Why are French unions striking? They are protesting the changes President Francois Hollande and Prime Minister Manual Valls would make to France’s 1999 labor laws. The Socialist Hollande government is looking to add more flexibility to France’s rigid 35-hour workweek. The 1999 laws were enacted in an attempt to boost employment. By imposing prohibitive minimum payments for overtime, the rationale was that companies would hire more workers rather than request current employees to work overtime. The jobless rate in France is currently 10.5% (youth unemployment is at 24%).
According to the BBC, here are the main points to the French labor reform bill:
- The 35-hour week remains in place, but as an average. Firms can negotiate with local trade unions on more or fewer hours from week to week, up to a maximum of 46 hours.
- Firms are given greater freedom to reduce pay.
- The law eases conditions for laying off workers, which is strongly regulated in France. It is hoped companies will take on more people if they know they can shed jobs in case of a downturn.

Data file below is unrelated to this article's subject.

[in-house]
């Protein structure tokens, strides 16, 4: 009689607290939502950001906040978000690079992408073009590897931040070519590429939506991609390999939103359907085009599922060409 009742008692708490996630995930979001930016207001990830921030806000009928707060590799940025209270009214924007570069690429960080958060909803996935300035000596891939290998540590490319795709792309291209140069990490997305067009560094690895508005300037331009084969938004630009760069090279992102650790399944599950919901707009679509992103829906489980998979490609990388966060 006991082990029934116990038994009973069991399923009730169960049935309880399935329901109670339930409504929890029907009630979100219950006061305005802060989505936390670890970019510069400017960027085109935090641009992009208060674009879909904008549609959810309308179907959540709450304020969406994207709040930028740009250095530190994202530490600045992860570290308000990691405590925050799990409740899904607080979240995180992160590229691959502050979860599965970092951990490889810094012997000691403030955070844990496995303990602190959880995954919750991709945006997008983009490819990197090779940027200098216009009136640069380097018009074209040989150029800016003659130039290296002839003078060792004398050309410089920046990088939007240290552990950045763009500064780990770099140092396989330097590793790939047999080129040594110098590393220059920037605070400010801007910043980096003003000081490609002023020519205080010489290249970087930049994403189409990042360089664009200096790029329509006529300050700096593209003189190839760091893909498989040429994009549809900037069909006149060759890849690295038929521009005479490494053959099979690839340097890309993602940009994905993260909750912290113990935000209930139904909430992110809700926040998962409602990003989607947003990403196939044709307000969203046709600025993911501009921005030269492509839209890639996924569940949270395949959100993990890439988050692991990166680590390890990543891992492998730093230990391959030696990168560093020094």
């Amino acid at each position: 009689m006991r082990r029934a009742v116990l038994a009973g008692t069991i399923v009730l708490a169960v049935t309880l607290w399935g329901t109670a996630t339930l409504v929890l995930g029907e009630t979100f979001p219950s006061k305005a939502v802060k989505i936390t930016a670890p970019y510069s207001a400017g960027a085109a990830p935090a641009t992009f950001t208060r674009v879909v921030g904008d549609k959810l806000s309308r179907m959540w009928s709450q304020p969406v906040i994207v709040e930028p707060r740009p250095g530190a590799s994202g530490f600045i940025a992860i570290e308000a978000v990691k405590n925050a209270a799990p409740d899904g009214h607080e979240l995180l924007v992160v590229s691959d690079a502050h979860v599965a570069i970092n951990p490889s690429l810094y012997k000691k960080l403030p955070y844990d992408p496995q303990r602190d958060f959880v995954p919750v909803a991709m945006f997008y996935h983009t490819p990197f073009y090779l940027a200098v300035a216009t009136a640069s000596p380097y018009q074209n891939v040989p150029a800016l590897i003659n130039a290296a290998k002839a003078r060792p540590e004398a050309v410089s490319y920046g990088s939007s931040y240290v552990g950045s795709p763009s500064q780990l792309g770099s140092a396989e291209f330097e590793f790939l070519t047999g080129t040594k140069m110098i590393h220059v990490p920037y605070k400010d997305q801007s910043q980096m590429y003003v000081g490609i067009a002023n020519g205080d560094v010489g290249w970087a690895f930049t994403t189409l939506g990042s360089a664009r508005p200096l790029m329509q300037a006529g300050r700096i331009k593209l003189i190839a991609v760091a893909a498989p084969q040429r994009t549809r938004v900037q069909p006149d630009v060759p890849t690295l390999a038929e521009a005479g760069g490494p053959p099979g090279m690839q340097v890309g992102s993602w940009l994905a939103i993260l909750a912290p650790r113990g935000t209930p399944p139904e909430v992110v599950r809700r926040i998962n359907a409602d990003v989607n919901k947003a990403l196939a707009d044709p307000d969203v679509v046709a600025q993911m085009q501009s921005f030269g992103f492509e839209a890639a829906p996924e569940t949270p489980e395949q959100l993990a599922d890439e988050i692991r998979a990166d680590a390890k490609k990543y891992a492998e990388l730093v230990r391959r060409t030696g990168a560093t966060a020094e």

Mr. Valls has used “special constitutional powers to bypass the lower house and push the measure directly to the Senate—the second time the government has taken extraordinary steps to enact reforms,” according to the WSJ.
It’s a sign of the depth of France’s economic distress that even a government of the left recognizes the need for reform, and that it is pressing ahead despite the vehement opposition of its traditional political base. If a Socialist president can succeed in doing this in France, there might be hope for the rest of sclerotic Europe.
If Thomas Sowell’s Basic Economics has not been translated into French, perhaps it’s time. Freedom, he explains, is keyed to free markets, capital, supply and demand, and pricing. Dr. Sowell lays out the seemingly complex (and often boring) subject of economics in a highly readable, concise and entertaining form.
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